Alexander Fleming (1881 - 1955) returned to his research laboratory at St. Mary's Hospital in London after World War I. His battlefront experience had shown him how serious a killer bacteria could be, much worse than even enemy artillery. He wanted to find a chemical that could stop bacterial infection.
Fleming’s lab was often in a mess. This disorder proved very fortunate. In 1928, he was cleaning the dishes, which had been piled in the sink. He examined each one before tossing it into the cleaning solution.
Some mold was growing on one of the dishes. There was nothing unusual about that! But all around the mold, the bacteria had been killed. This he thought was rather unusual. He took a sample of the mold. He found that it was from the penicillium family, later specified as Penicillium notatum. The first antibiotic had been discovered!!! Unfortunately, when Fleming presented his findings in 1929, it raised little interest. He published a report on penicillin and its potential uses in the British Journal of Experimental Pathology.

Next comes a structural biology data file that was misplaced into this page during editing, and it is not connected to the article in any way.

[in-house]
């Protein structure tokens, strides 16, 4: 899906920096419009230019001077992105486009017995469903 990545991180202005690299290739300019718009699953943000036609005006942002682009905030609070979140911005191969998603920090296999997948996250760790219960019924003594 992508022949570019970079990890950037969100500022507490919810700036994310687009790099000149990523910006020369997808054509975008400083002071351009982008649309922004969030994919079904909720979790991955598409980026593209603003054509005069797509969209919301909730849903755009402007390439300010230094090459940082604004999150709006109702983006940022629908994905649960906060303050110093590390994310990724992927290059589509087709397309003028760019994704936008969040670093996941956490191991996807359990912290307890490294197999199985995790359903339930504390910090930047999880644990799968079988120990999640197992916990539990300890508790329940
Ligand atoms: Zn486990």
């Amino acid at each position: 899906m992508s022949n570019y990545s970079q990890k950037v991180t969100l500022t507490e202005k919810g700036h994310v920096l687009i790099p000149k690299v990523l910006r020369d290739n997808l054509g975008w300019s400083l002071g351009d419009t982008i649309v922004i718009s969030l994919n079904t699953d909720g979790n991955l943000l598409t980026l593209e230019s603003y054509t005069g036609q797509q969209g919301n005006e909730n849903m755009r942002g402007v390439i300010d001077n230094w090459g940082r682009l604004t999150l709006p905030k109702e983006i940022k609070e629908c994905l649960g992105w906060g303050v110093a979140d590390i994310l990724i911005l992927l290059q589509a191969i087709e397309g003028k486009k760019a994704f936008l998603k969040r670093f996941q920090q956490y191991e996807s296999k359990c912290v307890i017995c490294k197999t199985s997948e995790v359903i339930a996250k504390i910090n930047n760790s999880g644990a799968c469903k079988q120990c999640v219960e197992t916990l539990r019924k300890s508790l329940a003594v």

It was much much later during the time of World War II that penicillin was produced in large quantities for medicinal use. It took the efforts of scientists Howard Florey, Ernst Chain and a team of chemists to start large scale production. From January to May 1943, only 400 million units of penicillin had been made; by the time the war ended, U.S. companies were making 650 billion units a month.